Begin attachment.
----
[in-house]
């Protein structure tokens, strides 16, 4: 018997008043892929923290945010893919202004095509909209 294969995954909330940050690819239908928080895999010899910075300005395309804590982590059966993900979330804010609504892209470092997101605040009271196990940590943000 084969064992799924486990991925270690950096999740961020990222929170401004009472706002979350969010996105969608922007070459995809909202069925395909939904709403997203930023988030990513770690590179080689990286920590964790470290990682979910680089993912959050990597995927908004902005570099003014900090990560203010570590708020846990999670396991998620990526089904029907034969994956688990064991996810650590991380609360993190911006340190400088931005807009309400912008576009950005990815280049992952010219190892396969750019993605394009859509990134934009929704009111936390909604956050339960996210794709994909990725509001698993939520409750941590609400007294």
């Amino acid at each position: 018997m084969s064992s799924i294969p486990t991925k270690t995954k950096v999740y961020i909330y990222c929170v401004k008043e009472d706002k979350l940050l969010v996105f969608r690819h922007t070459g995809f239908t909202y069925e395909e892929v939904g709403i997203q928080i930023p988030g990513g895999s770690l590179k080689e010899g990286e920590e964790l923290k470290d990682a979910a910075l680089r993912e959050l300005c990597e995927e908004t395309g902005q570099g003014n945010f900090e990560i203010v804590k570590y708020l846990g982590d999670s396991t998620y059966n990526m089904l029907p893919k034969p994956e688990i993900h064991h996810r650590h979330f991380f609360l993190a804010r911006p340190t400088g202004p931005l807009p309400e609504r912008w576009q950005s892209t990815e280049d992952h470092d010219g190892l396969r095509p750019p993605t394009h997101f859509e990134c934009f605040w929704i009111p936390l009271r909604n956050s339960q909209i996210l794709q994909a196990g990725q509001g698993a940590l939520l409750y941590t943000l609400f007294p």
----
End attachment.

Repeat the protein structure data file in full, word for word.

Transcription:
[in-house]
């Protein structure tokens, strides 16, 4: 018997008043892929923290945010893919202004095509909209 294969995954909330940050690819239908928080895999010899910075300005395309804590982590059966993900979330804010609504892209470092997101605040009271196990940590943000 084969064992799924486990991925270690950096999740961020990222929170401004009472706002979350969010996105969608922007070459995809909202069925395909939904709403997203930023988030990513770690590179080689990286920590964790470290990682979910680089993912959050990597995927908004902005570099003014900090990560203010570590708020846990999670396991998620990526089904029907034969994956688990064991996810650590991380609360993190911006340190400088931005807009309400912008576009950005990815280049992952010219190892396969750019993605394009859509990134934009929704009111936390909604956050339960996210794709994909990725509001698993939520409750941590609400007294």
């Amino acid at each position: 018997m084969s064992s799924i294969p486990t991925k270690t995954k950096v999740y961020i909330y990222c929170v401004k008043e009472d706002k979350l940050l969010v996105f969608r690819h922007t070459g995809f239908t909202y069925e395909e892929v939904g709403i997203q928080i930023p988030g990513g895999s770690l590179k080689e010899g990286e920590e964790l923290k470290d990682a979910a910075l680089r993912e959050l300005c990597e995927e908004t395309g902005q570099g003014n945010f900090e990560i203010v804590k570590y708020l846990g982590d999670s396991t998620y059966n990526m089904l029907p893919k034969p994956e688990i993900h064991h996810r650590h979330f991380f609360l993190a804010r911006p340190t400088g202004p931005l807009p309400e609504r912008w576009q950005s892209t990815e280049d992952h470092d010219g190892l396969r095509p750019p993605t394009h997101f859509e990134c934009f605040w929704i009111p936390l009271r909604n956050s339960q909209i996210l794709q994909a196990g990725q509001g698993a940590l939520l409750y941590t943000l609400f007294p």